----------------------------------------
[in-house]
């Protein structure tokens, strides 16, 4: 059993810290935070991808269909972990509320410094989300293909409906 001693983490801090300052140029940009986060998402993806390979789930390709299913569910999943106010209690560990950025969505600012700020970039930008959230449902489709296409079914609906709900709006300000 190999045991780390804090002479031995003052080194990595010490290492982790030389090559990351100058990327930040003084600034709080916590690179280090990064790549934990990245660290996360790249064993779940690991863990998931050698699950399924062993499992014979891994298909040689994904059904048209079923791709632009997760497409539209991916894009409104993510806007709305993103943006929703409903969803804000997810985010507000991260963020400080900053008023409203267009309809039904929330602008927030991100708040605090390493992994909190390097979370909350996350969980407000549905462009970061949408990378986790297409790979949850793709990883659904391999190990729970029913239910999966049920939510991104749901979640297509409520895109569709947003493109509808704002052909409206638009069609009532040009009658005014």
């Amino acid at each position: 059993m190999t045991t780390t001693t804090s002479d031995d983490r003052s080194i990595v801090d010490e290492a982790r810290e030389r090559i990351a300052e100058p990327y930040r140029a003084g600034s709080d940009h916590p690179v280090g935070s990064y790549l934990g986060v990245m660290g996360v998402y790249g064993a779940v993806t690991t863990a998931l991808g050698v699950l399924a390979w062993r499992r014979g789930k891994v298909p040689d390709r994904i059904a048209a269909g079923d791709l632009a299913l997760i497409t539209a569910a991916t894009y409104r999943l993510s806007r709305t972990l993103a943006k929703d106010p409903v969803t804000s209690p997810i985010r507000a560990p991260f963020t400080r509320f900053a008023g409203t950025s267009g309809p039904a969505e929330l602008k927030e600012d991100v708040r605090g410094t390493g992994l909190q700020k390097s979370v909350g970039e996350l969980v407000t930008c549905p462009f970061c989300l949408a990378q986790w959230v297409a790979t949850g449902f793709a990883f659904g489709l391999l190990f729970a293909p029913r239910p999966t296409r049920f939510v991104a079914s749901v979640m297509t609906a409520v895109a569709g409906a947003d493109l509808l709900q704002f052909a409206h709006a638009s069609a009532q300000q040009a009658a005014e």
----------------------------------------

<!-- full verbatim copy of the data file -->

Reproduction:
[in-house]
């Protein structure tokens, strides 16, 4: 059993810290935070991808269909972990509320410094989300293909409906 001693983490801090300052140029940009986060998402993806390979789930390709299913569910999943106010209690560990950025969505600012700020970039930008959230449902489709296409079914609906709900709006300000 190999045991780390804090002479031995003052080194990595010490290492982790030389090559990351100058990327930040003084600034709080916590690179280090990064790549934990990245660290996360790249064993779940690991863990998931050698699950399924062993499992014979891994298909040689994904059904048209079923791709632009997760497409539209991916894009409104993510806007709305993103943006929703409903969803804000997810985010507000991260963020400080900053008023409203267009309809039904929330602008927030991100708040605090390493992994909190390097979370909350996350969980407000549905462009970061949408990378986790297409790979949850793709990883659904391999190990729970029913239910999966049920939510991104749901979640297509409520895109569709947003493109509808704002052909409206638009069609009532040009009658005014």
């Amino acid at each position: 059993m190999t045991t780390t001693t804090s002479d031995d983490r003052s080194i990595v801090d010490e290492a982790r810290e030389r090559i990351a300052e100058p990327y930040r140029a003084g600034s709080d940009h916590p690179v280090g935070s990064y790549l934990g986060v990245m660290g996360v998402y790249g064993a779940v993806t690991t863990a998931l991808g050698v699950l399924a390979w062993r499992r014979g789930k891994v298909p040689d390709r994904i059904a048209a269909g079923d791709l632009a299913l997760i497409t539209a569910a991916t894009y409104r999943l993510s806007r709305t972990l993103a943006k929703d106010p409903v969803t804000s209690p997810i985010r507000a560990p991260f963020t400080r509320f900053a008023g409203t950025s267009g309809p039904a969505e929330l602008k927030e600012d991100v708040r605090g410094t390493g992994l909190q700020k390097s979370v909350g970039e996350l969980v407000t930008c549905p462009f970061c989300l949408a990378q986790w959230v297409a790979t949850g449902f793709a990883f659904g489709l391999l190990f729970a293909p029913r239910p999966t296409r049920f939510v991104a079914s749901v979640m297509t609906a409520v895109a569709g409906a947003d493109l509808l709900q704002f052909a409206h709006a638009s069609a009532q300000q040009a009658a005014e």